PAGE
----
The human intestinal microbiota starts to form immediately after birth and is important for the health of the host. During the first days, facultatively anaerobic bacterial species generally dominate, such as Enterobacteriaceae. These are succeeded by strictly anaerobic species, particularly Bifidobacterium species. An early transition to Bifidobacterium species is associated with health benefits; for example, Bifidobacterium species repress growth of pathogenic competitors and modulate the immune response. Succession to Bifidobacterium is thought to be due to consumption of intracolonic oxygen present in newborns by facultative anaerobes, including Enterobacteriaceae. To study if oxygen depletion suffices for the transition to Bifidobacterium species, here we introduced a multiscale mathematical model that considers metabolism, spatial bacterial population dynamics, and cross-feeding. Using publicly available metabolic network data from the AGORA collection, the model simulates ab initio the competition of strictly and facultatively anaerobic species in a gut-like environment under the influence of lactose and oxygen. The model predicts that individual differences in intracolonic oxygen in newborn infants can explain the observed individual variation in succession to anaerobic species, in particular Bifidobacterium species. Bifidobacterium species became dominant in the model by their use of the bifid shunt, which allows Bifidobacterium to switch to suboptimal yield metabolism with fast growth at high lactose concentrations, as predicted here using flux balance analysis. The computational model thus allows us to test the internal plausibility of hypotheses for bacterial colonization and succession in the infant colon.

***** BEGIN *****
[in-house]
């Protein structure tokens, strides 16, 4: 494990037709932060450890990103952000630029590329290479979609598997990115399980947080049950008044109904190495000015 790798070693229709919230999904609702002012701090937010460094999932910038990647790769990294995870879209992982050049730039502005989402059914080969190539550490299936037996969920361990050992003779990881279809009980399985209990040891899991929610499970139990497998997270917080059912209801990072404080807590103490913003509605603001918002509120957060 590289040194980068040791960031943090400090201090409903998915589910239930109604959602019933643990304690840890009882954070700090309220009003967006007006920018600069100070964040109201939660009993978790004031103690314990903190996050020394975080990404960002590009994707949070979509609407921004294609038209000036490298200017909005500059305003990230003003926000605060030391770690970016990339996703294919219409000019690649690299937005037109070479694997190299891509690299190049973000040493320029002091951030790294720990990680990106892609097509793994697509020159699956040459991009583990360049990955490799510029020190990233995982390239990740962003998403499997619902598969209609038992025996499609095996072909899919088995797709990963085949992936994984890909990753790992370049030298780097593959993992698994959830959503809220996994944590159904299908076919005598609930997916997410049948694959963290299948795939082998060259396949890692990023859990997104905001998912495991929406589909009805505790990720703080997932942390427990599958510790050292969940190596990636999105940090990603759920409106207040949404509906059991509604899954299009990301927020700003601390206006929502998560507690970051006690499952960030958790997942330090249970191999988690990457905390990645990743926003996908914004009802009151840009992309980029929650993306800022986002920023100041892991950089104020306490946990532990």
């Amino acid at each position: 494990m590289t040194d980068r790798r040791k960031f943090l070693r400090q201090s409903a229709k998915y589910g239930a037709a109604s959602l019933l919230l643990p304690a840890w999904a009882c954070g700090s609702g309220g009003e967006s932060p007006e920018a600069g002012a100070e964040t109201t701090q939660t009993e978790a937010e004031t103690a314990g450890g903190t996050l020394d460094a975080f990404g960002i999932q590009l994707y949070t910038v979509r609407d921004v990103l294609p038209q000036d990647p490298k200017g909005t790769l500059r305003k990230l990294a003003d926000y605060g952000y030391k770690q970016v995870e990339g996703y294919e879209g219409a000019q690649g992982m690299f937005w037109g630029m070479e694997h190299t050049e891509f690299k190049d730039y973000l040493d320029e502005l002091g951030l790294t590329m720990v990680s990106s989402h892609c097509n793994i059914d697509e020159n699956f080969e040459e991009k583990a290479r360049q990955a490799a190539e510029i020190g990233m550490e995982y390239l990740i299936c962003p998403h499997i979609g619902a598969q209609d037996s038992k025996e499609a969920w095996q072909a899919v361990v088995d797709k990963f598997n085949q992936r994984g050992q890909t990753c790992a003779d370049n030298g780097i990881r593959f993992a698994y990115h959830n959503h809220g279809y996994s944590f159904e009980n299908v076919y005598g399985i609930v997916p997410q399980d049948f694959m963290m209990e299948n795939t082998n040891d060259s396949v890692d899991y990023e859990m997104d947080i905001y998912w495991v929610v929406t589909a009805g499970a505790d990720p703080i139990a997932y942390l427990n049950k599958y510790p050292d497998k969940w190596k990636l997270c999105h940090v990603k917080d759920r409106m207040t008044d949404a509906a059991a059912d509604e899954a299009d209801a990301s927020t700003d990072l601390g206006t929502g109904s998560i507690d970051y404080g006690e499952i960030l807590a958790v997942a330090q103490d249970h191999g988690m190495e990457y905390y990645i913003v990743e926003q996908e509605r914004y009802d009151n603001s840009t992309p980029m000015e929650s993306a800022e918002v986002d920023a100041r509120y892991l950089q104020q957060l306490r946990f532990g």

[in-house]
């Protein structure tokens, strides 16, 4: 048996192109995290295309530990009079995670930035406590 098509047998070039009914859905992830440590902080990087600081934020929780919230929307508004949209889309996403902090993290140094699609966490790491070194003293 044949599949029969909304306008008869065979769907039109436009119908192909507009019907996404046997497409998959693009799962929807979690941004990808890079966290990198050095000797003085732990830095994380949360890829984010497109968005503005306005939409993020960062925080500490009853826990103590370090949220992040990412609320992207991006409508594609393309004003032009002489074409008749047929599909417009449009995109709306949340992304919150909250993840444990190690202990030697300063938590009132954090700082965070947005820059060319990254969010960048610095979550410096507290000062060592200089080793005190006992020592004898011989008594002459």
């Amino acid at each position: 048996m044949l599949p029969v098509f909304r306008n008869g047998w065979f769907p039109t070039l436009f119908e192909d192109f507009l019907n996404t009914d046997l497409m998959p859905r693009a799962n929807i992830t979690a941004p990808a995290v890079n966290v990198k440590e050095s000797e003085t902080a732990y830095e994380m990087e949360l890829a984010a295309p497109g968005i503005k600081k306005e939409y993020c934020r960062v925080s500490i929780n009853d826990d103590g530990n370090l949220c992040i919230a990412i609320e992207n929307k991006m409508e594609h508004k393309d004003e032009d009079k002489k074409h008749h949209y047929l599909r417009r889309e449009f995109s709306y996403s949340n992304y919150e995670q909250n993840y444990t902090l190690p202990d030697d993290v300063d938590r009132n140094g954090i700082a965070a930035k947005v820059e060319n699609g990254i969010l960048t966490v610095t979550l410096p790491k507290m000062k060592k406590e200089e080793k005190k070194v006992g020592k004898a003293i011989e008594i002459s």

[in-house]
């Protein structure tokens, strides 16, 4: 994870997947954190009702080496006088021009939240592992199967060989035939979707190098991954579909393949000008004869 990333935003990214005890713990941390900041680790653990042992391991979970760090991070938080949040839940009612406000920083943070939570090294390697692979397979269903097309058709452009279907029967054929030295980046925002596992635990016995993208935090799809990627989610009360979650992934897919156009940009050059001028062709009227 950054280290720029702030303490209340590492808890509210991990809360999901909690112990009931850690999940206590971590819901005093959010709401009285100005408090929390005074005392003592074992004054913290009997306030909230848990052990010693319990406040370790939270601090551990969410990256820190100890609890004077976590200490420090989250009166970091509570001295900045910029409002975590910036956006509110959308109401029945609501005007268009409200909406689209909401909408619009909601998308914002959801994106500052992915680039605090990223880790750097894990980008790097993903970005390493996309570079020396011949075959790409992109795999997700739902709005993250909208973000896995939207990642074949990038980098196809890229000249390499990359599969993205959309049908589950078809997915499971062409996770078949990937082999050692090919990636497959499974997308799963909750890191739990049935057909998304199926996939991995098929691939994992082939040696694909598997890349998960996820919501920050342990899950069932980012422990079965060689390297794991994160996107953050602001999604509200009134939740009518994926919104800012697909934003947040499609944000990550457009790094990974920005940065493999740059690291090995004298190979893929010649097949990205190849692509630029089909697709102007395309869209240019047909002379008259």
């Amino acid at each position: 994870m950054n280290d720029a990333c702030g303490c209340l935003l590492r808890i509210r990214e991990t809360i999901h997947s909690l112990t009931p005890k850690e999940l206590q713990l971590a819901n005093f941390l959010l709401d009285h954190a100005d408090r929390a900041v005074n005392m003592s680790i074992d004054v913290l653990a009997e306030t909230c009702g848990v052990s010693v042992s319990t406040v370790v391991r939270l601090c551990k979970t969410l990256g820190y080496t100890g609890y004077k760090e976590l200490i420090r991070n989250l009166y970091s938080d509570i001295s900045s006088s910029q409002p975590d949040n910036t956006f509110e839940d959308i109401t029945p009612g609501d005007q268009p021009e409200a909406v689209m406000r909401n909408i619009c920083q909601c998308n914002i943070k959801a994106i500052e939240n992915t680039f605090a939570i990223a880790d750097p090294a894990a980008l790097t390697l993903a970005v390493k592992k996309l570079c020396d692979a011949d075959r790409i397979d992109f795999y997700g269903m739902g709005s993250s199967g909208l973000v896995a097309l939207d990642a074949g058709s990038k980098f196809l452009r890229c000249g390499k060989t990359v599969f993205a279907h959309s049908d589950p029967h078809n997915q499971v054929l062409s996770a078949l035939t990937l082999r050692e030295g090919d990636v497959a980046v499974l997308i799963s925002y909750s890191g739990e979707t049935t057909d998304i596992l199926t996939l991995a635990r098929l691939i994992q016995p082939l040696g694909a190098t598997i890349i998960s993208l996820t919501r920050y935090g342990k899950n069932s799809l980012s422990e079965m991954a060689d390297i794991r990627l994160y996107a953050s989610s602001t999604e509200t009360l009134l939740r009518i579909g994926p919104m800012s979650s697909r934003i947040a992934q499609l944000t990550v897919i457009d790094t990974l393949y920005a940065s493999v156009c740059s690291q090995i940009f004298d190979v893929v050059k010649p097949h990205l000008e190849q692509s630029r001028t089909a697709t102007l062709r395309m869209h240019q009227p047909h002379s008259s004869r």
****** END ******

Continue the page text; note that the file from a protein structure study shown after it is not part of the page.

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FrieslandCampina, Amersfoort, The Netherlands
Centrum Wiskunde & Informatica, Amsterdam (CWI), The Netherlands

Versluis, D., Schoemaker, R., Looijesteijn, E., Muysken, D., Jeurink, P., Paques, M., … Merks, R. (2022). A multiscale spatiotemporal model including a switch from aerobic to anaerobic metabolism reproduces succession in the early infant gut microbiota. mSystems, 7(5), e00446‐22:1–e00446‐22:24. doi:10.1128/msystems.00446-22